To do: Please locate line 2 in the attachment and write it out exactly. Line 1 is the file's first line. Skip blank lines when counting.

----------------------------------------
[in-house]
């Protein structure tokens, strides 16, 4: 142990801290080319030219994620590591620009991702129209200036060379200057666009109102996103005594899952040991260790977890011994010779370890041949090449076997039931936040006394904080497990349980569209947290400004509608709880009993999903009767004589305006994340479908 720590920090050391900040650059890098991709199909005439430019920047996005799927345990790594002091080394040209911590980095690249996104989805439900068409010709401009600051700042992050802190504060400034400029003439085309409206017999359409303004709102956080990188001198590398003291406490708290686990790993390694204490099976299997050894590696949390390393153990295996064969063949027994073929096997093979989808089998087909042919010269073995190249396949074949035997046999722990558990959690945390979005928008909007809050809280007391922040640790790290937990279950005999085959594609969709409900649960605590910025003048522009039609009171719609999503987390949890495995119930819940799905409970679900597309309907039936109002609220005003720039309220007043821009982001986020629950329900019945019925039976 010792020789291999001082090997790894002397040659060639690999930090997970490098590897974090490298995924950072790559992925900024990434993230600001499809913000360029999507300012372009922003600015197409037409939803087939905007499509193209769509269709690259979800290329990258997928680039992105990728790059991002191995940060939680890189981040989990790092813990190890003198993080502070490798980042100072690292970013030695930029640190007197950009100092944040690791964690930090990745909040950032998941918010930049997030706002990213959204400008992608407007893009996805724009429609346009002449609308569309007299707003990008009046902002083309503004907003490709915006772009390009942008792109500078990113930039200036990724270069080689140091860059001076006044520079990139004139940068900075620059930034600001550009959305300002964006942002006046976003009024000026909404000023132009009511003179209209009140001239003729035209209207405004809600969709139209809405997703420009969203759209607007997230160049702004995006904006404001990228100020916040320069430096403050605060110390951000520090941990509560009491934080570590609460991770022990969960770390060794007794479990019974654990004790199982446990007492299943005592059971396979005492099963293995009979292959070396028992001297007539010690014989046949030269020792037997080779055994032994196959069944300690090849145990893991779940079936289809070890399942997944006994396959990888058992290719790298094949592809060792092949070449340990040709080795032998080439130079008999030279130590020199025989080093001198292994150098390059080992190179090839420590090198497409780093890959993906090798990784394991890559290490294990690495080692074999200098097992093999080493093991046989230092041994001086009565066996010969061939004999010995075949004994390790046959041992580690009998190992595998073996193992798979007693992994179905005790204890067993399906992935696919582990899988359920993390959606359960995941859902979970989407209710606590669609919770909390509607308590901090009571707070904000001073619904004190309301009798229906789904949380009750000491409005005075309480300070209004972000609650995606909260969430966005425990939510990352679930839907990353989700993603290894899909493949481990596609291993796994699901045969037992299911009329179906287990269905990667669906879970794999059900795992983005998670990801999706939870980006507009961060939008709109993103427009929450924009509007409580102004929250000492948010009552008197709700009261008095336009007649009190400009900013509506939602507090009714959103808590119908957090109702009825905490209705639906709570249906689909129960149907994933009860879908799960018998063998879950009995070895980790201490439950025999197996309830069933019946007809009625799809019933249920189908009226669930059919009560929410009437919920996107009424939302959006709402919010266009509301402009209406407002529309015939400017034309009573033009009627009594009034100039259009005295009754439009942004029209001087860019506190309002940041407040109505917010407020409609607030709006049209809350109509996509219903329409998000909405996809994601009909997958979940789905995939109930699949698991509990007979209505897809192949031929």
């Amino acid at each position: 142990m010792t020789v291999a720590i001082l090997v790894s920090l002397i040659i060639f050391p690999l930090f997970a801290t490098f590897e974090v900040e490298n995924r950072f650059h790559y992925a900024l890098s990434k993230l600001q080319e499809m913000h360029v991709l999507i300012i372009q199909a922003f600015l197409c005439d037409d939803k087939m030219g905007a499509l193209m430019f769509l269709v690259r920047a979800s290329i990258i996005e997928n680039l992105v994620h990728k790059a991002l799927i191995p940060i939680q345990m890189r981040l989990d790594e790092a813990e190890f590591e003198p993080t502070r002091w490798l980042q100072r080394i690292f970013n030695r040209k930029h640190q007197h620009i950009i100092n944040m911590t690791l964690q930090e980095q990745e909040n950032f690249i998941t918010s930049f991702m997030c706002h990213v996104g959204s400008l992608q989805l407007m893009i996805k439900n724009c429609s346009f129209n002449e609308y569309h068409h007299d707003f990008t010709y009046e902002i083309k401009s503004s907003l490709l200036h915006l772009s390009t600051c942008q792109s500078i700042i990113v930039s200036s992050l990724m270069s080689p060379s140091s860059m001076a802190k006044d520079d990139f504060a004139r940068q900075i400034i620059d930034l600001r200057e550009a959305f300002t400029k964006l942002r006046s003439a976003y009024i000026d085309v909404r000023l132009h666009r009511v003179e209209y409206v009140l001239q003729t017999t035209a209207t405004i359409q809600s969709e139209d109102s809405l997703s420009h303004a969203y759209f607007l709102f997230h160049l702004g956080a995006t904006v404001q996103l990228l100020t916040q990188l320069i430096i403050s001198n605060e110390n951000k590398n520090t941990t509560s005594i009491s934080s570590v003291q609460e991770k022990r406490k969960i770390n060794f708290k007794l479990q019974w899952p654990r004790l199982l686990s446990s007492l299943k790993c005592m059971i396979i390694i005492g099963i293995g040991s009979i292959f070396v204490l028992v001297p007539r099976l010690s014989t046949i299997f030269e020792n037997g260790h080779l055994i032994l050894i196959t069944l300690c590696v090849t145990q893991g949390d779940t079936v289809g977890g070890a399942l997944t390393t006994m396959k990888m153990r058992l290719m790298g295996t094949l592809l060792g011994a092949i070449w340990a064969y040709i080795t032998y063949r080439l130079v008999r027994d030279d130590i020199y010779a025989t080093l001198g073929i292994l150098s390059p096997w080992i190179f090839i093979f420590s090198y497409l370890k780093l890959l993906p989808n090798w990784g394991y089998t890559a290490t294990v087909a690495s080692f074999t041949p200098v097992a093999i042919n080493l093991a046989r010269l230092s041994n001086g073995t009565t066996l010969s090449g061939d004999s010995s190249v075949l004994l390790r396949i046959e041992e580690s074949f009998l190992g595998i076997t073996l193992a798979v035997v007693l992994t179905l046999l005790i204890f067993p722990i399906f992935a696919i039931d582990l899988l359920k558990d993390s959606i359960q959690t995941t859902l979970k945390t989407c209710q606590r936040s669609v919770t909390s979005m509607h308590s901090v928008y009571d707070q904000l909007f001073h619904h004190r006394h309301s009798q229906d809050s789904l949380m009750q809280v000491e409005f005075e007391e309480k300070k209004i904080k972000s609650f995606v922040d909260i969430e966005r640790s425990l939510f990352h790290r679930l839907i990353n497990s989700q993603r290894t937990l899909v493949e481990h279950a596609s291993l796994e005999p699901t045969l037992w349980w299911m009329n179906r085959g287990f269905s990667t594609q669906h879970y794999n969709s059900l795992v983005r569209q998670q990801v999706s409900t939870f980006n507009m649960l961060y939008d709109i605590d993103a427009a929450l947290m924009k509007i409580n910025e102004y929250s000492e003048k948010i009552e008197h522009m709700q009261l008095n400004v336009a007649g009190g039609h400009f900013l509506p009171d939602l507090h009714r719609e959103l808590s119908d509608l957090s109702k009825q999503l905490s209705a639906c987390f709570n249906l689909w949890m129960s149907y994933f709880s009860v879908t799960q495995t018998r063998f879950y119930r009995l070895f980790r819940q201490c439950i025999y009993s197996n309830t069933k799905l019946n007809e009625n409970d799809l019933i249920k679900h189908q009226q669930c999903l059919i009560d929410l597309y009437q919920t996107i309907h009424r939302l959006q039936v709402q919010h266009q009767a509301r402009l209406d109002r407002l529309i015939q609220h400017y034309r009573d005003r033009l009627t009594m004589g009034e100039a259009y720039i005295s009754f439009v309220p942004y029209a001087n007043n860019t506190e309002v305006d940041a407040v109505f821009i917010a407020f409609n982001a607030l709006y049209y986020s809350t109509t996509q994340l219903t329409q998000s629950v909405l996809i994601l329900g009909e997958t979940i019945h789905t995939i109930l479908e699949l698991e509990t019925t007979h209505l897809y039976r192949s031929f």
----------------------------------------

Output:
């Protein structure tokens, strides 16, 4: 142990801290080319030219994620590591620009991702129209200036060379200057666009109102996103005594899952040991260790977890011994010779370890041949090449076997039931936040006394904080497990349980569209947290400004509608709880009993999903009767004589305006994340479908 720590920090050391900040650059890098991709199909005439430019920047996005799927345990790594002091080394040209911590980095690249996104989805439900068409010709401009600051700042992050802190504060400034400029003439085309409206017999359409303004709102956080990188001198590398003291406490708290686990790993390694204490099976299997050894590696949390390393153990295996064969063949027994073929096997093979989808089998087909042919010269073995190249396949074949035997046999722990558990959690945390979005928008909007809050809280007391922040640790790290937990279950005999085959594609969709409900649960605590910025003048522009039609009171719609999503987390949890495995119930819940799905409970679900597309309907039936109002609220005003720039309220007043821009982001986020629950329900019945019925039976 010792020789291999001082090997790894002397040659060639690999930090997970490098590897974090490298995924950072790559992925900024990434993230600001499809913000360029999507300012372009922003600015197409037409939803087939905007499509193209769509269709690259979800290329990258997928680039992105990728790059991002191995940060939680890189981040989990790092813990190890003198993080502070490798980042100072690292970013030695930029640190007197950009100092944040690791964690930090990745909040950032998941918010930049997030706002990213959204400008992608407007893009996805724009429609346009002449609308569309007299707003990008009046902002083309503004907003490709915006772009390009942008792109500078990113930039200036990724270069080689140091860059001076006044520079990139004139940068900075620059930034600001550009959305300002964006942002006046976003009024000026909404000023132009009511003179209209009140001239003729035209209207405004809600969709139209809405997703420009969203759209607007997230160049702004995006904006404001990228100020916040320069430096403050605060110390951000520090941990509560009491934080570590609460991770022990969960770390060794007794479990019974654990004790199982446990007492299943005592059971396979005492099963293995009979292959070396028992001297007539010690014989046949030269020792037997080779055994032994196959069944300690090849145990893991779940079936289809070890399942997944006994396959990888058992290719790298094949592809060792092949070449340990040709080795032998080439130079008999030279130590020199025989080093001198292994150098390059080992190179090839420590090198497409780093890959993906090798990784394991890559290490294990690495080692074999200098097992093999080493093991046989230092041994001086009565066996010969061939004999010995075949004994390790046959041992580690009998190992595998073996193992798979007693992994179905005790204890067993399906992935696919582990899988359920993390959606359960995941859902979970989407209710606590669609919770909390509607308590901090009571707070904000001073619904004190309301009798229906789904949380009750000491409005005075309480300070209004972000609650995606909260969430966005425990939510990352679930839907990353989700993603290894899909493949481990596609291993796994699901045969037992299911009329179906287990269905990667669906879970794999059900795992983005998670990801999706939870980006507009961060939008709109993103427009929450924009509007409580102004929250000492948010009552008197709700009261008095336009007649009190400009900013509506939602507090009714959103808590119908957090109702009825905490209705639906709570249906689909129960149907994933009860879908799960018998063998879950009995070895980790201490439950025999197996309830069933019946007809009625799809019933249920189908009226669930059919009560929410009437919920996107009424939302959006709402919010266009509301402009209406407002529309015939400017034309009573033009009627009594009034100039259009005295009754439009942004029209001087860019506190309002940041407040109505917010407020409609607030709006049209809350109509996509219903329409998000909405996809994601009909997958979940789905995939109930699949698991509990007979209505897809192949031929």